There is a lot of debate going on these days about VCs and super angels. When is an investor a “super angel” vs. a “VC”? Does it matter? If so, why? I tweeted earlier today about joining the VC World, and one of my partners chimed in that we’re not a VC. He’s right of course. So, that got me thinking about what the term “VC” really means these days.
Wikipedia has a comprehensive definition of venture capital that is worth reading, but let me boil VC down to what I consider its essence:
Venture capital is an industry where professional investors invest other people’s money in early stage growth companies in the hopes of generating superior returns over other asset classes for their investors.
Lets look at the key elements:
– Professional investors: You are paid to do this (more or less) full time.
– Other people’s money: You have limited partners. They are ultimately taking the risk.
– Early stage growth: Nominal or no revenues. High growth potential through a combination of great product and large market opportunity.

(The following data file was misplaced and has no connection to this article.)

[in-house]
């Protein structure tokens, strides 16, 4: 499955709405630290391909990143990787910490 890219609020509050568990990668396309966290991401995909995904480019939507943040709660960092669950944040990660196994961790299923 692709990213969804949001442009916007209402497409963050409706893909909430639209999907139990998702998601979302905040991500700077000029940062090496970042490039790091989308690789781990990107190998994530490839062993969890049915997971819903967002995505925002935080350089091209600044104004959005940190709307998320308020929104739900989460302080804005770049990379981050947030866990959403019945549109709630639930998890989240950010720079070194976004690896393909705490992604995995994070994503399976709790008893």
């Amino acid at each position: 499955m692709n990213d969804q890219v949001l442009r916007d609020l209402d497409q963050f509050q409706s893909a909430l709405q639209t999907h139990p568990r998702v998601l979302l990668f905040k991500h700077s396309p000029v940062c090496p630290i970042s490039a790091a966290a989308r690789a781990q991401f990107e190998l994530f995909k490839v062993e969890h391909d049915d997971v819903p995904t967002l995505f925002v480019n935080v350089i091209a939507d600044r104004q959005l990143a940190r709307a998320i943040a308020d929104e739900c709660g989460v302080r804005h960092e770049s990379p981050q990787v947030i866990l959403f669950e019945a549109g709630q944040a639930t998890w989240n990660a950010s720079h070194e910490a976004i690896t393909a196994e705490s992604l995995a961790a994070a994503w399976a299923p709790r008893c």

– Superior returns: All early stage investors are after great returns that make it worthwhile to make such risky, long term investments.
Under this definition, anyone who invests other people’s money is a venture capitalist. So, we need to look elsewhere to find a useful distinction between super angels and VCs.
I think that distinction lies in the 4 “S”s.
– Stage: Super angels should be first money in before significant traction. VC on the other hand should be about accelerating something that has market validation.
– Strategy: Depending on fund size, VC is all about the home runs while super angels can take a dual track approach. They also love the home runs but can make great returns on more modest exits (more on this below).
– Size: Super angels have funds that are small enough to make returns with modest exits and small enough to be flexible in how they dole out capital. There is no minimum amount of capital to be “put to work”. VCs on the other hand don’t have this flexibility.
– State of mind: Today’s entrepreneurs know that there is a new group of lean investors. They are naturally drawn to the Chris Dixons of the World. So, ultimately, whether someone is a VC or a super angel or a whatever comes down to their state of mind: do they get this new World order? Do they know how to add value to a lean startup?
For more on this debate check out the “super angel / VC” smackdown: